Another Side of Dubai
A week spent in sweltering 40 degrees Celsius heat, 7 hours away from home. where the largest acrylic window, tallest building, largest mall, and a whole bunch of incredible world records lie. Yet we watched the metropolis fall away to miles of savannah, telephone cables, and the dusty sun perched between orange and red on the horizon, as we made the trip to the hotel on the edge of Dubai’s Silicon Oasis.
Dubai’s skyline from the outskirts
It wasn't all like I imagined, though. I had envisioned swanky hotels, climbing to the top of the Burj Khalifa, darting from Levis Strauss to GAP to H&M at Dubai Mall, and the possibility of days spent relaxing at the poolside – sun in my eyes. In fact, I had already decided how I would scream when I claimed one of the palm islands as my own, and so, you can imagine my shock when I found myself, literally, in the middle of the desert, my dinner consisting of two portions of rice, and the nearest thing to civilization miles away. From the glitz and glamour often portrayed in the media and Flickr pools, to the latest Mission Impossible movie, it never really occurred to me that I would end up at the edge of developing Dubai.
It was a day before we got up the bus and pulled into the city, and it was at least 2 or 3 days before I had the chance to spin through GAP, H&M, and Candy Empire all at once. And yet, while my first encounter with Dubai was less than comfortable for a city kid like myself, it gave me a glimpse into the two sides of Dubai’s incredible culture in its simultaneous retention of both Arab roots and westernization. Back in the Silicon Oasis, I saw the traditional houses; the natives dressed in hijabs; and fall asleep, for the first time, in the middle of a desert as withering palm trees stood stoicly outside my window. And when we got to the city, the juxtaposition of traditional architecture and modern skyscrapers was awe-inspiring. It’s helped me get over my fear of encountering what lies outside of my expectations.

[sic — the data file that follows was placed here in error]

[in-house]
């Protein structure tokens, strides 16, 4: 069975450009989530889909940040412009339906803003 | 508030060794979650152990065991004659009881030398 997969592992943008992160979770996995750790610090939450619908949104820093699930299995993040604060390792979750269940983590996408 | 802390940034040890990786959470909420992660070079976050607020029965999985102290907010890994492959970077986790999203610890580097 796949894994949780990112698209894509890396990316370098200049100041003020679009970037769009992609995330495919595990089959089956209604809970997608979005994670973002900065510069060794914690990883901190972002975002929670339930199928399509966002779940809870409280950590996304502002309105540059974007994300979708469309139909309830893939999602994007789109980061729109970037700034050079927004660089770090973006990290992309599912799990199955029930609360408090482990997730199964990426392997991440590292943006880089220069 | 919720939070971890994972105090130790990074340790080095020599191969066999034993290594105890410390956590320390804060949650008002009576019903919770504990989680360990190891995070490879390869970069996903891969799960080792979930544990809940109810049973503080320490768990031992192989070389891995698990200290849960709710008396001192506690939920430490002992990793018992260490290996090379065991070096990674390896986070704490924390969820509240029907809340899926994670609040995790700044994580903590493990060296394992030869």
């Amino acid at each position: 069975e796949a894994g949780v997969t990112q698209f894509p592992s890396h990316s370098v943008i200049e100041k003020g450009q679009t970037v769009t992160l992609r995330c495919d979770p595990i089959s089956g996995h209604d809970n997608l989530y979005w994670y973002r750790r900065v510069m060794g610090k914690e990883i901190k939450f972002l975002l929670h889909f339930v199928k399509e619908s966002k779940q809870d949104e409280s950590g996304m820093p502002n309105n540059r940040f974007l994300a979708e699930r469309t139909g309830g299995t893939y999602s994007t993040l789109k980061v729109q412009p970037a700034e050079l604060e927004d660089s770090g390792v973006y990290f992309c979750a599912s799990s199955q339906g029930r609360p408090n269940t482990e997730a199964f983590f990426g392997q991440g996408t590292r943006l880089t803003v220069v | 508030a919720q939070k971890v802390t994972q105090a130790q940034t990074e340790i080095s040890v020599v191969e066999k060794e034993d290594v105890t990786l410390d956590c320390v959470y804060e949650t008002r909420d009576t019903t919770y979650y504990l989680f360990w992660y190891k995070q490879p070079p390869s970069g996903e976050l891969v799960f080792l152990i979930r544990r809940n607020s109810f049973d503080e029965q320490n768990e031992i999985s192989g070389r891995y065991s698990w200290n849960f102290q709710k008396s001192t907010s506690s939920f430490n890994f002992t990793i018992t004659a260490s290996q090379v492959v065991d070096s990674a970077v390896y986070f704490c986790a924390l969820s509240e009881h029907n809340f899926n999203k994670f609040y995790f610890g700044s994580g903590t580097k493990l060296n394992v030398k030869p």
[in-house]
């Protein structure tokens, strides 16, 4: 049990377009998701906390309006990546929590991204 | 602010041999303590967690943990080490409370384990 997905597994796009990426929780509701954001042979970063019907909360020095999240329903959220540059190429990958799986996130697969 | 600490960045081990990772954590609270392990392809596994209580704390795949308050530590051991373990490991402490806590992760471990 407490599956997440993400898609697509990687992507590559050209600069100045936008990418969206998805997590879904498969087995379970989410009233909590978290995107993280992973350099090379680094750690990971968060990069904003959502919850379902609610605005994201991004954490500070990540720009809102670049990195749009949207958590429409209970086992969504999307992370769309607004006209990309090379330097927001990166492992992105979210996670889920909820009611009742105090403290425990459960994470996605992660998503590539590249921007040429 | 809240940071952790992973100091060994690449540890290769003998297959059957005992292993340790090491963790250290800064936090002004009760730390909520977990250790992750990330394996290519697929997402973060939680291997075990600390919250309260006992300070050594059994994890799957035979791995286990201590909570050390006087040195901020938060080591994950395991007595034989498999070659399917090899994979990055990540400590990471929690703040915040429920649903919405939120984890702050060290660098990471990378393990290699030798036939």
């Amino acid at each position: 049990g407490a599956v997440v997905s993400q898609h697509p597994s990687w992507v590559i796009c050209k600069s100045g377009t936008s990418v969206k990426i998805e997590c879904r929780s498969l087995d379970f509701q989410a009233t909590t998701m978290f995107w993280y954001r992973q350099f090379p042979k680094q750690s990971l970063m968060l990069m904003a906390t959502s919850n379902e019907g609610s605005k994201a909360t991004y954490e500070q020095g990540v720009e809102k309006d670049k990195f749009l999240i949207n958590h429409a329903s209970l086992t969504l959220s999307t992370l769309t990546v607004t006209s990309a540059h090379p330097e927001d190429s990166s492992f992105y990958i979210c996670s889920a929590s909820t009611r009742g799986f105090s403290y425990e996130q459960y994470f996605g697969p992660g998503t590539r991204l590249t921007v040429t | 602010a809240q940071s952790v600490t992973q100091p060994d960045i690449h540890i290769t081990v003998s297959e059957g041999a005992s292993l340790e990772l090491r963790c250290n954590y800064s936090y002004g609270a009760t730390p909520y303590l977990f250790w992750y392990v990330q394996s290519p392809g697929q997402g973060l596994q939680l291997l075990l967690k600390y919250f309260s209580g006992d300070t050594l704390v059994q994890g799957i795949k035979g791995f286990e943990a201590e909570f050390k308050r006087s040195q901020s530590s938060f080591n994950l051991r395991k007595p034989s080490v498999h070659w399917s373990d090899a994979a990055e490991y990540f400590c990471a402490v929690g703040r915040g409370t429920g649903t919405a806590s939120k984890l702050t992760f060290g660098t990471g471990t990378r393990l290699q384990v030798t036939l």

If you ever have the chance to visit Dubai, consider staying outside of the city. It may not have been what I expected, but to be able to encounter the Middle East and the Arab Culture on both sides of the coin – to see how Dubai has progressed while keeping its tradition and culture – was, in retrospect, the most ideal. It’ll be the best of both worlds to enjoy falafel in the company of locals, and then scuttle off to enjoy a frappe in an air conditioned mall. Let Dubai surprise you – there’s more to it than its world records.
A horse at the Dubai’s Police Horse Stables
Jiawen Pek is a member of the Youth Travel Blogging Mentorship Proogram.
All photos courtesy and copyright Jiawen Pek